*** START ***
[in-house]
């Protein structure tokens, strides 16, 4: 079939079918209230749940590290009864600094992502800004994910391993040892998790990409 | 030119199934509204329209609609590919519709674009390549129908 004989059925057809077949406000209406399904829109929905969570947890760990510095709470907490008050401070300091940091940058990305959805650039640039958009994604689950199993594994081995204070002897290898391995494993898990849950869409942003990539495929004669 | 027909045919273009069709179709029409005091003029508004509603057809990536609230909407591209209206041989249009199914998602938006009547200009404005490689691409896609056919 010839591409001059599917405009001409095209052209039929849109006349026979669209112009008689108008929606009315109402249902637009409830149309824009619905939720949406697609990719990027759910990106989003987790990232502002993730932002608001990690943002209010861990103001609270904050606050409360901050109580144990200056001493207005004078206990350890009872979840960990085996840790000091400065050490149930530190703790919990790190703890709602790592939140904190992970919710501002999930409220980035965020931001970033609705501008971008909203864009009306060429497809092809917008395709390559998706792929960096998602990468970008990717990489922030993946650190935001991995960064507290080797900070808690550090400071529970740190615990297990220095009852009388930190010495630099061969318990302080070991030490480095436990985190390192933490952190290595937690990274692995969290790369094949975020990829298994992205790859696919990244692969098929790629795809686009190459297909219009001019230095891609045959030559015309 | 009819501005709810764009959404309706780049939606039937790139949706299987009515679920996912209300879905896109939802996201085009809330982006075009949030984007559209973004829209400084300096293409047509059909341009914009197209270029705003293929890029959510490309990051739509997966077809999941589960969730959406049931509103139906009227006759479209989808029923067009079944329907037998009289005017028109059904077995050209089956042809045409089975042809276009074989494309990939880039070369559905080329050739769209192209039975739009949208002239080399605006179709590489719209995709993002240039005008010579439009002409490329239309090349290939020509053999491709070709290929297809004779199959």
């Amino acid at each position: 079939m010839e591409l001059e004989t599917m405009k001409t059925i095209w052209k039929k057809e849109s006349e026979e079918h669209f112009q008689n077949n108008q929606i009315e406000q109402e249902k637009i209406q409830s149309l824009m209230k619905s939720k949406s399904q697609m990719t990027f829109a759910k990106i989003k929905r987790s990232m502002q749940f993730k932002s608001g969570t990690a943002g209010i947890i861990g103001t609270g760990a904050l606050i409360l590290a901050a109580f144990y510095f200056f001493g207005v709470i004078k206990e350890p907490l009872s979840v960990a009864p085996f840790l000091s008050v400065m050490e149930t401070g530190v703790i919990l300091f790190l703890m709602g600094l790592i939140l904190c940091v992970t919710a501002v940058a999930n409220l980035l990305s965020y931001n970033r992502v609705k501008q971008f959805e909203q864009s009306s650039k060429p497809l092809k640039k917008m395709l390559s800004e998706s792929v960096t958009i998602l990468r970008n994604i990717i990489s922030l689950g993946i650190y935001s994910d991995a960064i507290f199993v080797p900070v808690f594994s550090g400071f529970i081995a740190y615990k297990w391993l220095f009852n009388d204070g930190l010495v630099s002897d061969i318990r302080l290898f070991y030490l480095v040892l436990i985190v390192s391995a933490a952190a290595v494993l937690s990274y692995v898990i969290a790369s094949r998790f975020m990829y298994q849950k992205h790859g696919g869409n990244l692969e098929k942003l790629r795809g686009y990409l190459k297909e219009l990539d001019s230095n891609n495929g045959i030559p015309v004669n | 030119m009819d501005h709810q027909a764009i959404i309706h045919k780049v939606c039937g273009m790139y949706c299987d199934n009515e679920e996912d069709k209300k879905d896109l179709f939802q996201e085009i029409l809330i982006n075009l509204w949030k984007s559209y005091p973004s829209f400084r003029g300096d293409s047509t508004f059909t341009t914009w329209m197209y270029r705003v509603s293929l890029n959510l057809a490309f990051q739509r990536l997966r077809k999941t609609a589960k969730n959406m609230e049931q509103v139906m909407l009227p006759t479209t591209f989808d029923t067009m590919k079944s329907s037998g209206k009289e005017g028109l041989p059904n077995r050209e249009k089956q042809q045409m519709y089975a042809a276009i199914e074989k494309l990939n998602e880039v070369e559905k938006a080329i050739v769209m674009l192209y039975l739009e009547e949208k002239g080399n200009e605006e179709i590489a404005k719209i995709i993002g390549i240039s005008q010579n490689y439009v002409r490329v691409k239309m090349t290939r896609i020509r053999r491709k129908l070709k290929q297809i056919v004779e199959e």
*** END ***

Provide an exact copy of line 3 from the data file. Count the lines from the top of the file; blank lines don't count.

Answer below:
């Amino acid at each position: 079939m010839e591409l001059e004989t599917m405009k001409t059925i095209w052209k039929k057809e849109s006349e026979e079918h669209f112009q008689n077949n108008q929606i009315e406000q109402e249902k637009i209406q409830s149309l824009m209230k619905s939720k949406s399904q697609m990719t990027f829109a759910k990106i989003k929905r987790s990232m502002q749940f993730k932002s608001g969570t990690a943002g209010i947890i861990g103001t609270g760990a904050l606050i409360l590290a901050a109580f144990y510095f200056f001493g207005v709470i004078k206990e350890p907490l009872s979840v960990a009864p085996f840790l000091s008050v400065m050490e149930t401070g530190v703790i919990l300091f790190l703890m709602g600094l790592i939140l904190c940091v992970t919710a501002v940058a999930n409220l980035l990305s965020y931001n970033r992502v609705k501008q971008f959805e909203q864009s009306s650039k060429p497809l092809k640039k917008m395709l390559s800004e998706s792929v960096t958009i998602l990468r970008n994604i990717i990489s922030l689950g993946i650190y935001s994910d991995a960064i507290f199993v080797p900070v808690f594994s550090g400071f529970i081995a740190y615990k297990w391993l220095f009852n009388d204070g930190l010495v630099s002897d061969i318990r302080l290898f070991y030490l480095v040892l436990i985190v390192s391995a933490a952190a290595v494993l937690s990274y692995v898990i969290a790369s094949r998790f975020m990829y298994q849950k992205h790859g696919g869409n990244l692969e098929k942003l790629r795809g686009y990409l190459k297909e219009l990539d001019s230095n891609n495929g045959i030559p015309v004669n | 030119m009819d501005h709810q027909a764009i959404i309706h045919k780049v939606c039937g273009m790139y949706c299987d199934n009515e679920e996912d069709k209300k879905d896109l179709f939802q996201e085009i029409l809330i982006n075009l509204w949030k984007s559209y005091p973004s829209f400084r003029g300096d293409s047509t508004f059909t341009t914009w329209m197209y270029r705003v509603s293929l890029n959510l057809a490309f990051q739509r990536l997966r077809k999941t609609a589960k969730n959406m609230e049931q509103v139906m909407l009227p006759t479209t591209f989808d029923t067009m590919k079944s329907s037998g209206k009289e005017g028109l041989p059904n077995r050209e249009k089956q042809q045409m519709y089975a042809a276009i199914e074989k494309l990939n998602e880039v070369e559905k938006a080329i050739v769209m674009l192209y039975l739009e009547e949208k002239g080399n200009e605006e179709i590489a404005k719209i995709i993002g390549i240039s005008q010579n490689y439009v002409r490329v691409k239309m090349t290939r896609i020509r053999r491709k129908l070709k290929q297809i056919v004779e199959e």